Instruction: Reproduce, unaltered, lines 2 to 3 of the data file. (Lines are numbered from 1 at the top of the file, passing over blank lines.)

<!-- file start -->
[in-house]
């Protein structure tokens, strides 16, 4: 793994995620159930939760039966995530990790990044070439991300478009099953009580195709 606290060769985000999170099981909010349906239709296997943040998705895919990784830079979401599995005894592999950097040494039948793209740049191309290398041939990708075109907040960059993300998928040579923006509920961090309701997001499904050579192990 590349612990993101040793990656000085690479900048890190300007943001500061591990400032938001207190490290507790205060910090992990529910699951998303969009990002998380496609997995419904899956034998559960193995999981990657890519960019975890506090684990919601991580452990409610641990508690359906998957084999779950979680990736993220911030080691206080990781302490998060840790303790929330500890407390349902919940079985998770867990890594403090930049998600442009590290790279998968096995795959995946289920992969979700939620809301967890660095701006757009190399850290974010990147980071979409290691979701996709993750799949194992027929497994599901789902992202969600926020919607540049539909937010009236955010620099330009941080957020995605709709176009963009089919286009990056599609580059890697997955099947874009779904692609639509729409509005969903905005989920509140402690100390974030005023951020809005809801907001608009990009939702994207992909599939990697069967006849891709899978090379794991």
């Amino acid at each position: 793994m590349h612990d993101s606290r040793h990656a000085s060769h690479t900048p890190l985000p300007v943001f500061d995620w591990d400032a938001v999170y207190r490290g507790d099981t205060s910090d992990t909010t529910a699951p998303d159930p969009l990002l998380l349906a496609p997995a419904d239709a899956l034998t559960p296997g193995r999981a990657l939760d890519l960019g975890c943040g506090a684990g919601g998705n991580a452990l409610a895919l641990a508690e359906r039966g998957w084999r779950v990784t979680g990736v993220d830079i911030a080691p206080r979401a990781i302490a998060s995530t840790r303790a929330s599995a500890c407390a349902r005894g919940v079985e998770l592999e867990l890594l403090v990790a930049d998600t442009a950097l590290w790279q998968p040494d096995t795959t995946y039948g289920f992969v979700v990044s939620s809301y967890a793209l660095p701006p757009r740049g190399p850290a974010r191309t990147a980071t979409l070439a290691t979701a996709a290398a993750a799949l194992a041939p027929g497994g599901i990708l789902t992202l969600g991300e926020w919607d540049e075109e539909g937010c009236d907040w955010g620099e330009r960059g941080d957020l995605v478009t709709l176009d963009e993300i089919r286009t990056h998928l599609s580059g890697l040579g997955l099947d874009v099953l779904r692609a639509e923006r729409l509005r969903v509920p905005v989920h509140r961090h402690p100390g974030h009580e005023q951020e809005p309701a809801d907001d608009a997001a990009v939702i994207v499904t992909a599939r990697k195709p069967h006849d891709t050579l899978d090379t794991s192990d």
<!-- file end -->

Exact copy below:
């Protein structure tokens, strides 16, 4: 793994995620159930939760039966995530990790990044070439991300478009099953009580195709 606290060769985000999170099981909010349906239709296997943040998705895919990784830079979401599995005894592999950097040494039948793209740049191309290398041939990708075109907040960059993300998928040579923006509920961090309701997001499904050579192990 590349612990993101040793990656000085690479900048890190300007943001500061591990400032938001207190490290507790205060910090992990529910699951998303969009990002998380496609997995419904899956034998559960193995999981990657890519960019975890506090684990919601991580452990409610641990508690359906998957084999779950979680990736993220911030080691206080990781302490998060840790303790929330500890407390349902919940079985998770867990890594403090930049998600442009590290790279998968096995795959995946289920992969979700939620809301967890660095701006757009190399850290974010990147980071979409290691979701996709993750799949194992027929497994599901789902992202969600926020919607540049539909937010009236955010620099330009941080957020995605709709176009963009089919286009990056599609580059890697997955099947874009779904692609639509729409509005969903905005989920509140402690100390974030005023951020809005809801907001608009990009939702994207992909599939990697069967006849891709899978090379794991």
């Amino acid at each position: 793994m590349h612990d993101s606290r040793h990656a000085s060769h690479t900048p890190l985000p300007v943001f500061d995620w591990d400032a938001v999170y207190r490290g507790d099981t205060s910090d992990t909010t529910a699951p998303d159930p969009l990002l998380l349906a496609p997995a419904d239709a899956l034998t559960p296997g193995r999981a990657l939760d890519l960019g975890c943040g506090a684990g919601g998705n991580a452990l409610a895919l641990a508690e359906r039966g998957w084999r779950v990784t979680g990736v993220d830079i911030a080691p206080r979401a990781i302490a998060s995530t840790r303790a929330s599995a500890c407390a349902r005894g919940v079985e998770l592999e867990l890594l403090v990790a930049d998600t442009a950097l590290w790279q998968p040494d096995t795959t995946y039948g289920f992969v979700v990044s939620s809301y967890a793209l660095p701006p757009r740049g190399p850290a974010r191309t990147a980071t979409l070439a290691t979701a996709a290398a993750a799949l194992a041939p027929g497994g599901i990708l789902t992202l969600g991300e926020w919607d540049e075109e539909g937010c009236d907040w955010g620099e330009r960059g941080d957020l995605v478009t709709l176009d963009e993300i089919r286009t990056h998928l599609s580059g890697l040579g997955l099947d874009v099953l779904r692609a639509e923006r729409l509005r969903v509920p905005v989920h509140r961090h402690p100390g974030h009580e005023q951020e809005p309701a809801d907001d608009a997001a990009v939702i994207v499904t992909a599939r990697k195709p069967h006849d891709t050579l899978d090379t794991s192990d």